The concept for the Center for Real Life Design began in the mid-1990s with the start of a National Kitchen and Bath Association–accredited program and the need to remodel a household equipment laboratory. An advisory board was developed and, with the help of a Virginia Tech grant and the donations of many board companies, the laboratory space was renovated into a design demonstration studio in 1998.
GE Appliances was a major donor to the original center. The company had developed a Real Life Design Kitchen for an exhibit at the 1994 National Home Builders Association and the Kitchen and Bath Industry Shows. The design demonstrated many universal design features that could be incorporated into a kitchen to meet the needs of people throughout their lifespan. The name of that kitchen became reflected in the name of the Center for Real Life Kitchen Design at Virginia Tech.
When it opened in 1998, the Center for Real Life Kitchen Design included five kitchens, a laundry area, a home office, and a classroom. The space was used in a major research project for a time-motion study of diverse users cooking in the various kitchens. A further study examined kitchen storage needs of households with small, medium, and large kitchens. Both studies influenced the kitchen design guidelines issued by the National Kitchen and Bath Association.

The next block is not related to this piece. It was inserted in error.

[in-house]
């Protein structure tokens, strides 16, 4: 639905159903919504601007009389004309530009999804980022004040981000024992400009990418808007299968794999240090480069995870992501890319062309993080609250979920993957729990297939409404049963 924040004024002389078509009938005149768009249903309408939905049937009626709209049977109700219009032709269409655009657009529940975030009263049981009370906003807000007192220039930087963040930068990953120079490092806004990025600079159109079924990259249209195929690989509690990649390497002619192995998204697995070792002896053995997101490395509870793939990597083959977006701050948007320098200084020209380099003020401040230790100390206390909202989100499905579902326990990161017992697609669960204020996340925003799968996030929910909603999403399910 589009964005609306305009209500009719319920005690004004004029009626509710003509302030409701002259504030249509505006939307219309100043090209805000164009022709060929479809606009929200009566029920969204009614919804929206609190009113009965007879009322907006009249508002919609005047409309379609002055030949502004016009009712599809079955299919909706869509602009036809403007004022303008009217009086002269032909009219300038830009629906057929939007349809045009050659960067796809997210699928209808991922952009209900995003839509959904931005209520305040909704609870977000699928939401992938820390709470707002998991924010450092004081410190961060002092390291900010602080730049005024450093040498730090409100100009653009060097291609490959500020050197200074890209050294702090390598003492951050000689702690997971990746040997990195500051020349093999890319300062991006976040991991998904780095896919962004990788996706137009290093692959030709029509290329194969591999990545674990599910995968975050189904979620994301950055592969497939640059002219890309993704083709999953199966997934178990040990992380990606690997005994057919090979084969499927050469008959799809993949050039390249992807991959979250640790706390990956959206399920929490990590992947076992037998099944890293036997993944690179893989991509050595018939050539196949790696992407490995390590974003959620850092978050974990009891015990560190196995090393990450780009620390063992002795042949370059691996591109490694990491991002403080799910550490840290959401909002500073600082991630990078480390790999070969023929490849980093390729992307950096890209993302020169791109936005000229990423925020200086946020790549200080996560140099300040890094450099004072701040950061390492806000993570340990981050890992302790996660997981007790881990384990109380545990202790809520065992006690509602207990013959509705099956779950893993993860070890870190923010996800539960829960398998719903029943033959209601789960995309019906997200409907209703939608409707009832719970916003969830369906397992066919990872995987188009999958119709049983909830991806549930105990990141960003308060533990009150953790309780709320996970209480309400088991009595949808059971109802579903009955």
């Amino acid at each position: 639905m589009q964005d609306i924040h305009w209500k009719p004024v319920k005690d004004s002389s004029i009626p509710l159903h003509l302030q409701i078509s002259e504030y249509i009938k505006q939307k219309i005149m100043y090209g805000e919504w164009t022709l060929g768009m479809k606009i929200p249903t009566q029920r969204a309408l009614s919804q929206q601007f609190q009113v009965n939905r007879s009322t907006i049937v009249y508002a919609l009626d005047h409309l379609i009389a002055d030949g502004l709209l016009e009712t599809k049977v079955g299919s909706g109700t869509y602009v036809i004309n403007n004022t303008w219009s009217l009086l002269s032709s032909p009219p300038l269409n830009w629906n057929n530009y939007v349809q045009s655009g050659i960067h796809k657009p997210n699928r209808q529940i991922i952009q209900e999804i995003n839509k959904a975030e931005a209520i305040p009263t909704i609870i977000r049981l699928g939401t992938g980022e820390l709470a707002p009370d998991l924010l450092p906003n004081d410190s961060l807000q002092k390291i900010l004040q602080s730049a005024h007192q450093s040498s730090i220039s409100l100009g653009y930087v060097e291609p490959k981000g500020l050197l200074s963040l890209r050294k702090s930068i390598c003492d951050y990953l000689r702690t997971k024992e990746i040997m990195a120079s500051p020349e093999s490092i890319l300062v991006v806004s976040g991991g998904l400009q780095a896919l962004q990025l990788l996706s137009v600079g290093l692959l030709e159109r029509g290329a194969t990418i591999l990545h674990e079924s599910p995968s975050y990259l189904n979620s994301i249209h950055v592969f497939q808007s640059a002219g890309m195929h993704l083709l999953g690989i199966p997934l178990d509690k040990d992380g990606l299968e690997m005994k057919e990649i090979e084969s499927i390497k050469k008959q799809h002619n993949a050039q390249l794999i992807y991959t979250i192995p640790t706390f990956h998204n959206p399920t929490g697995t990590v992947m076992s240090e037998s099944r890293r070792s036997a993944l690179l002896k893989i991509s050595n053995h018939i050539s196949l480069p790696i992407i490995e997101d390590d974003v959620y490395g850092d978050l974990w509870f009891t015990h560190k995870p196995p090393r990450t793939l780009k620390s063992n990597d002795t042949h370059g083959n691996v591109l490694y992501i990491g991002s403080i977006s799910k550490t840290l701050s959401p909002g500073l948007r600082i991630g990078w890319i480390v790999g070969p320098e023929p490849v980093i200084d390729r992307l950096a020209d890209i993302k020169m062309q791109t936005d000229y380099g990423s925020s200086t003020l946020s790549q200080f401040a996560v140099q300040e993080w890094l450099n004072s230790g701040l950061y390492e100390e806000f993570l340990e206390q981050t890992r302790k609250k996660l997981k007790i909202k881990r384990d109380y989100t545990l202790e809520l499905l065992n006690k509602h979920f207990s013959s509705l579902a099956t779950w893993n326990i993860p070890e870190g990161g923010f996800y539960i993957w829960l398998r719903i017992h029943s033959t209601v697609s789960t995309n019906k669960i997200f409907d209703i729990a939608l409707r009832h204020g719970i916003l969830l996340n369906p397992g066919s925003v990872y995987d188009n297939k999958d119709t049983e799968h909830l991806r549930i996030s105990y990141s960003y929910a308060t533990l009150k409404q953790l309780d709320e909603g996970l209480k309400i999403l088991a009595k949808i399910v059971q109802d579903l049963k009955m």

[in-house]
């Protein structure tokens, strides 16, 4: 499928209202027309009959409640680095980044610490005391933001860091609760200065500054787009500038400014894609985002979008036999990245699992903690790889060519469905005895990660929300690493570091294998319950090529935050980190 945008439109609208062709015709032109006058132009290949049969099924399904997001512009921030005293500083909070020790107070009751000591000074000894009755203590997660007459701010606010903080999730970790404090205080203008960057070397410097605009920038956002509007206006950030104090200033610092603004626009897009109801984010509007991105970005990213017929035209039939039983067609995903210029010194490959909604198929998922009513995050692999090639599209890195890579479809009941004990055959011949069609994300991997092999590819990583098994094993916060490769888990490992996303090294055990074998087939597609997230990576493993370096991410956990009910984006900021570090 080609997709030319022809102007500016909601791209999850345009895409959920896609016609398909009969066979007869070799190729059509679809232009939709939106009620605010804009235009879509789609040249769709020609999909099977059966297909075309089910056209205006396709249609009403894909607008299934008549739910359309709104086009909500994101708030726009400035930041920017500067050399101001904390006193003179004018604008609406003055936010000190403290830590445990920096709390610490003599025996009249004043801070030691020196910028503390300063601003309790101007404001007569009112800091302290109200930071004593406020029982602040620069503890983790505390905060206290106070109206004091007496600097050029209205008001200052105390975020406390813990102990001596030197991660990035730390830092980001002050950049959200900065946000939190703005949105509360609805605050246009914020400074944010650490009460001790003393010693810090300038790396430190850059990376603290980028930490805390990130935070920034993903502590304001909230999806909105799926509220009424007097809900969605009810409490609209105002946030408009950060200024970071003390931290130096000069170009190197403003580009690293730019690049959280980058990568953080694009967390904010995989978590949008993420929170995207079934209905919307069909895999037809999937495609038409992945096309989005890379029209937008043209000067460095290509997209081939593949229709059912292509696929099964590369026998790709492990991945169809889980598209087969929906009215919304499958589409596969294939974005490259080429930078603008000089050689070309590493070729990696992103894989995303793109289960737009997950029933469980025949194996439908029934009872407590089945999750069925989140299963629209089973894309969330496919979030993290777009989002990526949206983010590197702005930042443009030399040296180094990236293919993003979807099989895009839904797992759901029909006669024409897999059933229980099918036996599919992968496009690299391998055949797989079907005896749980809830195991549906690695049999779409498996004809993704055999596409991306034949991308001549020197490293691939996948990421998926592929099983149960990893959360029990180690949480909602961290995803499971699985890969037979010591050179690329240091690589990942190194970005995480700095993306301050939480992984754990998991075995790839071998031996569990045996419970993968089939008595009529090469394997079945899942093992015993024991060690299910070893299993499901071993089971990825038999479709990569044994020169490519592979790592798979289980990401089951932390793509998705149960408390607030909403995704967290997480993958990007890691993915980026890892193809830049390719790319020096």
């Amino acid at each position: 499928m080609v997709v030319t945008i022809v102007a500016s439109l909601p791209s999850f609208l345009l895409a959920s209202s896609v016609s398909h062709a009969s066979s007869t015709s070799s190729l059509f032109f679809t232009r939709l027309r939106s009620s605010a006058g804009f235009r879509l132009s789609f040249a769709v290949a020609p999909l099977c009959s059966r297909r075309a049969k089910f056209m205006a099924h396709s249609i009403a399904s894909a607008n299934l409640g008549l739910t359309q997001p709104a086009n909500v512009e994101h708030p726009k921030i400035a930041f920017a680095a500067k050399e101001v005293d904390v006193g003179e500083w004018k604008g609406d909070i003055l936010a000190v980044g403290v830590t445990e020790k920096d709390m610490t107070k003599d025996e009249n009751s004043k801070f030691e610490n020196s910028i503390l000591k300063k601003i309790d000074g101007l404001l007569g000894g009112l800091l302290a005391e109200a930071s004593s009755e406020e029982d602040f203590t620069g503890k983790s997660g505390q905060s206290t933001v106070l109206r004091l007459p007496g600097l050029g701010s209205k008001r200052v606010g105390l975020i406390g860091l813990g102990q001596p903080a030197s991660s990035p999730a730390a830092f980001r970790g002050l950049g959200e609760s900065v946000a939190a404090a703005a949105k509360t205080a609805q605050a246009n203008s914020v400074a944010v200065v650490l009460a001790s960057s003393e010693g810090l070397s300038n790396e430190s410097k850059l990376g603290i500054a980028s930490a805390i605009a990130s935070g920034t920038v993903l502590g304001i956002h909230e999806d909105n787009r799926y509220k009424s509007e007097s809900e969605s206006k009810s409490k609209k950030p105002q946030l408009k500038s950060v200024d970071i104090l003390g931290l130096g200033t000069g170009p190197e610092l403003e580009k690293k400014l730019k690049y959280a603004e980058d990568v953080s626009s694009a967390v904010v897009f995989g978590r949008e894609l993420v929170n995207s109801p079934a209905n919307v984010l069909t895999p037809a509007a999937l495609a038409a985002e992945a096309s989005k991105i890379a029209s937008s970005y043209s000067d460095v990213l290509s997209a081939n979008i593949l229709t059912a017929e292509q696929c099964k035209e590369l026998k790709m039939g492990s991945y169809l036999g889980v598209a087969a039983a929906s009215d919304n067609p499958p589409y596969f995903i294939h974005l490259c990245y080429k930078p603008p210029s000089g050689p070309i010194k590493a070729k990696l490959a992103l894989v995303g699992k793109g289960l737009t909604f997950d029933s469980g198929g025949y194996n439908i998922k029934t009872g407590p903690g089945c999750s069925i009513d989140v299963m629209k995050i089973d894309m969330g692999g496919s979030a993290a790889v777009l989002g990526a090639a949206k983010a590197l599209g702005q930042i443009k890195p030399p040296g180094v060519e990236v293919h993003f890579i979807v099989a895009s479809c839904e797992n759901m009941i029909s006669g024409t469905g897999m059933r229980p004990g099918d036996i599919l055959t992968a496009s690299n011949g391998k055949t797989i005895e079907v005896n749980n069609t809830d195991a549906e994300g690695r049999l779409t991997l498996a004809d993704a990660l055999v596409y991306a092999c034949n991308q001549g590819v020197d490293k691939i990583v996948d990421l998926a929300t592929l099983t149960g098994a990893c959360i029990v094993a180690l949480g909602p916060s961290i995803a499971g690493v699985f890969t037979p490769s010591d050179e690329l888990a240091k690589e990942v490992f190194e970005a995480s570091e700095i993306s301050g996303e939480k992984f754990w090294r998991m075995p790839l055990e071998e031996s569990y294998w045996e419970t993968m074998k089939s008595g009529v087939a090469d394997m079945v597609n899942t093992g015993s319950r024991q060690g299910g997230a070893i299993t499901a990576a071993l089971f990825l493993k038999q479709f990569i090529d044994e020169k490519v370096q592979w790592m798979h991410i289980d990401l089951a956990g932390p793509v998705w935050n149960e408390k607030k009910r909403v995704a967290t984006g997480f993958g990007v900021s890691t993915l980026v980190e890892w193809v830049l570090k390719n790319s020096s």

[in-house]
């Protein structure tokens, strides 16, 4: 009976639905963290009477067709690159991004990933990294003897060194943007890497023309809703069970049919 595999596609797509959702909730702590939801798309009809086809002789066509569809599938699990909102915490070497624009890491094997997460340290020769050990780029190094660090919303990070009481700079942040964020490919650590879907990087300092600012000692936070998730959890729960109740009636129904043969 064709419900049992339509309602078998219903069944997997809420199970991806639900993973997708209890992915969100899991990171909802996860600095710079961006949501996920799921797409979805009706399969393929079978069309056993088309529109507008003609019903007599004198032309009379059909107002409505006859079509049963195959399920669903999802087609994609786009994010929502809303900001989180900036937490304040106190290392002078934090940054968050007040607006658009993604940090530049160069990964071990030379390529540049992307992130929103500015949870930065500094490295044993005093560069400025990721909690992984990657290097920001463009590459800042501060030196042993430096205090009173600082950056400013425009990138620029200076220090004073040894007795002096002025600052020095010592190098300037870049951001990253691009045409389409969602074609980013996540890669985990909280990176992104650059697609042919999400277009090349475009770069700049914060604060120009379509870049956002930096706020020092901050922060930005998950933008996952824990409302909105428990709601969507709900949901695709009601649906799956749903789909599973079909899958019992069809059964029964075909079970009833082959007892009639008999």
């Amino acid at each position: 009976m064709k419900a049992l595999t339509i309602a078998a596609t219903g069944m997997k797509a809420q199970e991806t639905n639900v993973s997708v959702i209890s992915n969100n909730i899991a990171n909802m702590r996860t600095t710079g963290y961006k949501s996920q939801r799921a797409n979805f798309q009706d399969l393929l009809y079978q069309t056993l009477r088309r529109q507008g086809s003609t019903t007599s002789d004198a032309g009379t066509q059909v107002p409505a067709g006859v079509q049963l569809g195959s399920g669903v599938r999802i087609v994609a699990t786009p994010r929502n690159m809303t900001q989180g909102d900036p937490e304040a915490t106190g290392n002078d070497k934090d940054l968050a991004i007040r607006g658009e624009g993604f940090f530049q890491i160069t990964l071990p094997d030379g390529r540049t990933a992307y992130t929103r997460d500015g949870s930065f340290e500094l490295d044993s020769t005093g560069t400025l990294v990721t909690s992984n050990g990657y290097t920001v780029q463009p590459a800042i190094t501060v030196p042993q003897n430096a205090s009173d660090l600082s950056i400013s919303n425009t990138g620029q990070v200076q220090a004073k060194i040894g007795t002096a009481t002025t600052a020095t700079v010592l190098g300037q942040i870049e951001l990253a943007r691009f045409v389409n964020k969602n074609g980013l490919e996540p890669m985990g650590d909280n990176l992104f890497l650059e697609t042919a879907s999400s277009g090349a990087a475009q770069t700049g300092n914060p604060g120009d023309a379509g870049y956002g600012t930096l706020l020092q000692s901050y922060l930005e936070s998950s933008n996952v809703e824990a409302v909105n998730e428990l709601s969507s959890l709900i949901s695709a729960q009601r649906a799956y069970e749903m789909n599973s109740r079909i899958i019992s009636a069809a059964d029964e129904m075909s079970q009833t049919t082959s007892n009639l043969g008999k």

The Explore Your Dream Kitchen series of consumer outreach programs were held during the early 2000s to educate people planning to build or remodel their home and create a new kitchen. More than 250 people participated in those programs.
Appliances were updated regularly throughout the years. In 2007, the Gourmet Kitchen was remodeled and a new Outpost Kitchen was created.
During the most recent renovations, in 2017, the GE Real Life Design Kitchen became the Universal Design Kitchen and the Starter Kitchen was redesigned as the Loft Kitchen. These designs continue to reflect the latest in technologies and design for today’s consumers.
The renovations also provided an opportunity to change the name of the center to the Center for Real Life Design, to reflect an expanded commitment to all types of residential design. While kitchen design remains a key component in faculty research and student learning, other spaces in the home also need study to ensure they meet the needs and lifestyles of today’s families and consumers.